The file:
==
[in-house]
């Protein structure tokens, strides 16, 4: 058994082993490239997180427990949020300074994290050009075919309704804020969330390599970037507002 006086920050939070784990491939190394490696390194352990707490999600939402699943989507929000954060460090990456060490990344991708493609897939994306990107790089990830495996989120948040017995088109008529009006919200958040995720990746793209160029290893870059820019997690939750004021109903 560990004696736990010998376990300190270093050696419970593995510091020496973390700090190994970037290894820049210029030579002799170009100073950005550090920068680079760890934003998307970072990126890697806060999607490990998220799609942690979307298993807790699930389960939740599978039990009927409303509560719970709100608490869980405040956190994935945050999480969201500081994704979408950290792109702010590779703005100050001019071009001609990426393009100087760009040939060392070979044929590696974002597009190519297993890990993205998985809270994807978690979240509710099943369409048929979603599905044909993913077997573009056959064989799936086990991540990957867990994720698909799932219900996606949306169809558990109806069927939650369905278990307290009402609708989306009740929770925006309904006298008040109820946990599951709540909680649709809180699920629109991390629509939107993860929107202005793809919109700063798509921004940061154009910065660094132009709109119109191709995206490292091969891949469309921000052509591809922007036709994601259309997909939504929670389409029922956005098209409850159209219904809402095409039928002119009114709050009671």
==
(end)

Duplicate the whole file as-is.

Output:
[in-house]
């Protein structure tokens, strides 16, 4: 058994082993490239997180427990949020300074994290050009075919309704804020969330390599970037507002 006086920050939070784990491939190394490696390194352990707490999600939402699943989507929000954060460090990456060490990344991708493609897939994306990107790089990830495996989120948040017995088109008529009006919200958040995720990746793209160029290893870059820019997690939750004021109903 560990004696736990010998376990300190270093050696419970593995510091020496973390700090190994970037290894820049210029030579002799170009100073950005550090920068680079760890934003998307970072990126890697806060999607490990998220799609942690979307298993807790699930389960939740599978039990009927409303509560719970709100608490869980405040956190994935945050999480969201500081994704979408950290792109702010590779703005100050001019071009001609990426393009100087760009040939060392070979044929590696974002597009190519297993890990993205998985809270994807978690979240509710099943369409048929979603599905044909993913077997573009056959064989799936086990991540990957867990994720698909799932219900996606949306169809558990109806069927939650369905278990307290009402609708989306009740929770925006309904006298008040109820946990599951709540909680649709809180699920629109991390629509939107993860929107202005793809919109700063798509921004940061154009910065660094132009709109119109191709995206490292091969891949469309921000052509591809922007036709994601259309997909939504929670389409029922956005098209409850159209219904809402095409039928002119009114709050009671």